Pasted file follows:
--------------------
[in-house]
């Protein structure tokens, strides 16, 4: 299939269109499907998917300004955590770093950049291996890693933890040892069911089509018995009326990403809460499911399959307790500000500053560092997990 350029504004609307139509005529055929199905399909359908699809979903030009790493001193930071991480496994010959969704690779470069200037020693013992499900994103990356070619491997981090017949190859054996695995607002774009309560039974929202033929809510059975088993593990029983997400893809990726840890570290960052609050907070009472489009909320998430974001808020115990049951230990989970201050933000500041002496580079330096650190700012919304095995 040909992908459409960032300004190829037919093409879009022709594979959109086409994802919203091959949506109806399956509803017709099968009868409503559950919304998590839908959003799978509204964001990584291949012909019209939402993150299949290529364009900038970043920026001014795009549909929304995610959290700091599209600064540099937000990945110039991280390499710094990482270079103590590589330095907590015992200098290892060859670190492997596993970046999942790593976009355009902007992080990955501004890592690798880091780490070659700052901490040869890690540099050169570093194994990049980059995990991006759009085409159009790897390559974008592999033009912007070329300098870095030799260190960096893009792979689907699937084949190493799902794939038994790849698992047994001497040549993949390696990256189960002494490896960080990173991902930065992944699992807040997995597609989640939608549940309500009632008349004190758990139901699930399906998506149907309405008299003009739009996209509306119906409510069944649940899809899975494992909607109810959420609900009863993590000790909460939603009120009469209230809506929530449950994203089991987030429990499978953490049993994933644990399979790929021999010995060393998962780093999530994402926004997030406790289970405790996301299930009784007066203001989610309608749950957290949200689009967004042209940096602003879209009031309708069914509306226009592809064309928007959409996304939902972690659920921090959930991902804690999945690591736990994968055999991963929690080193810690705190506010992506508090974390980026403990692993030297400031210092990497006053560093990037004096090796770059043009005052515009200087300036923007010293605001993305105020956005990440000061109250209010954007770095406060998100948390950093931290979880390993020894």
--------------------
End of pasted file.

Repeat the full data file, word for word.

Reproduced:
[in-house]
């Protein structure tokens, strides 16, 4: 299939269109499907998917300004955590770093950049291996890693933890040892069911089509018995009326990403809460499911399959307790500000500053560092997990 350029504004609307139509005529055929199905399909359908699809979903030009790493001193930071991480496994010959969704690779470069200037020693013992499900994103990356070619491997981090017949190859054996695995607002774009309560039974929202033929809510059975088993593990029983997400893809990726840890570290960052609050907070009472489009909320998430974001808020115990049951230990989970201050933000500041002496580079330096650190700012919304095995 040909992908459409960032300004190829037919093409879009022709594979959109086409994802919203091959949506109806399956509803017709099968009868409503559950919304998590839908959003799978509204964001990584291949012909019209939402993150299949290529364009900038970043920026001014795009549909929304995610959290700091599209600064540099937000990945110039991280390499710094990482270079103590590589330095907590015992200098290892060859670190492997596993970046999942790593976009355009902007992080990955501004890592690798880091780490070659700052901490040869890690540099050169570093194994990049980059995990991006759009085409159009790897390559974008592999033009912007070329300098870095030799260190960096893009792979689907699937084949190493799902794939038994790849698992047994001497040549993949390696990256189960002494490896960080990173991902930065992944699992807040997995597609989640939608549940309500009632008349004190758990139901699930399906998506149907309405008299003009739009996209509306119906409510069944649940899809899975494992909607109810959420609900009863993590000790909460939603009120009469209230809506929530449950994203089991987030429990499978953490049993994933644990399979790929021999010995060393998962780093999530994402926004997030406790289970405790996301299930009784007066203001989610309608749950957290949200689009967004042209940096602003879209009031309708069914509306226009592809064309928007959409996304939902972690659920921090959930991902804690999945690591736990994968055999991963929690080193810690705190506010992506508090974390980026403990692993030297400031210092990497006053560093990037004096090796770059043009005052515009200087300036923007010293605001993305105020956005990440000061109250209010954007770095406060998100948390950093931290979880390993020894």